If using your bathroom is a daily pain, then following these simple tips from bathroom specialist Clos-O-Mat will make life a lot easier.
Regardless of ‘ability’, 20% of adults have difficulty doing everyday tasks, including carrying out their personal care. Using functional rooms, such as the bathroom, is the second biggest day-to-day problem faced by families with a severely disabled child. Yet the bathroom, cloakroom or toilet (whatever you choose to call it) is the one room you use more than you think – we ‘go’ on average eight times a day!
But despite issues, and the frequency with which we face them, many people don’t do anything about it. Our typical British reserve means we often don’t discuss going to the toilet, even with professionals. You might have told your Occupational Therapist that you’re struggling to get out of the chair, but have you admitted to having the same problem getting on and off the toilet?
Either way, don’t despair, help is at hand. If you’re struggling to access you’re bathroom, there are numerous things you can do to alleviate the situation, many of which are simple and don’t require specialist input.
Who will use the bathroom?
Getting into the bathroom
Think about actually being able to physically get into the room. Does it have a level access, so if you’re in a wheelchair, you can roll in? If not, it’s not a lot of work to get the floor surfaces levelled and something smooth fitted over it.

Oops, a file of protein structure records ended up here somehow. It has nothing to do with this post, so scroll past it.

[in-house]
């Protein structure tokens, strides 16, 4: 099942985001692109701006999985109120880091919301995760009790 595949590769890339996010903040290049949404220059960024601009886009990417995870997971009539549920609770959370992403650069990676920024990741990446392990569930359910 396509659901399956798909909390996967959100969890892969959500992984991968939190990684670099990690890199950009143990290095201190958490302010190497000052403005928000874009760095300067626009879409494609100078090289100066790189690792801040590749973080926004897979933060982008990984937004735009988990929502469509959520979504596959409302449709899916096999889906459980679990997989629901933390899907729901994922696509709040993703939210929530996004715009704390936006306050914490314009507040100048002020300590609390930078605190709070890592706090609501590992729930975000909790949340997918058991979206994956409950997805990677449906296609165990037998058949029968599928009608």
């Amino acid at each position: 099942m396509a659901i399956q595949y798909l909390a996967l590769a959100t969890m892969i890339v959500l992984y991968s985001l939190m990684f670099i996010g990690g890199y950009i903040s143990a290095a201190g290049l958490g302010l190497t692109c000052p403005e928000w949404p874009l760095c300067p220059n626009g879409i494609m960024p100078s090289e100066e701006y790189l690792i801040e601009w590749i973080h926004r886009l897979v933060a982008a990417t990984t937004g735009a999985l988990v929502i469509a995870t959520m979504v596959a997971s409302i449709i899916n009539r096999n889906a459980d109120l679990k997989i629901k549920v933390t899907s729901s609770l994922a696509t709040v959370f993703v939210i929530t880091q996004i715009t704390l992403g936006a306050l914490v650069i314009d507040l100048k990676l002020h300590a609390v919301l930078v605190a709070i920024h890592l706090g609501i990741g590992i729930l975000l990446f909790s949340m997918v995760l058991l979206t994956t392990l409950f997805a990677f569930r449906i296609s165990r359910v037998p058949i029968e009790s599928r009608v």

And what about the door? A door is a big obstacle to open, negotiate and close behind you. Is it wide enough to allow a wheelchair through? Sometimes just adding a couple of extra inches can make a world of difference. Also, if there’s wall space, it may be an option to replace a conventional hinged door with a sliding one.
Updating bathroom flooring
What’s on the floor? Carpet gives you grip, but that impedes ability to move any wheeled support system over it, and isn’t the most hygienic solution in a damp, if not wet, area. Tiles or linoleum are practical but, if smooth, can be slippery and create glare when wet. The best option is a matt, textured finish floor. It will enhance safety and practicality. Also, use colour to help the eye focus on specific areas.
Tackling the toilet
For many, simply getting on and off the toilet is a major obstacle. But sometimes just adding a support arm can help.
If this doesn’t suffice and it’s possible to move plumbing and pipework, you could move the washbasin a bit closer, so that you can use that to lean on.
Also, there are systems that are based on a track that is fixed to the wall, so you can add and move accessories, such as washbasins, arm supports, shower seats, shower sprays etc. Whatever solution you choose, make sure it is close enough for you to reach without stretching, and that it’s at a useable and comfortable height.
Keep in mind, though, that with any fixture being used to bear your weight, you’ll need to make sure whoever is doing the installation work is aware of the intention. That way the wall can be made strong enough to load bear. Support arms are also available floor mounted if the wall is not strong enough, for example, because it’s a stud wall.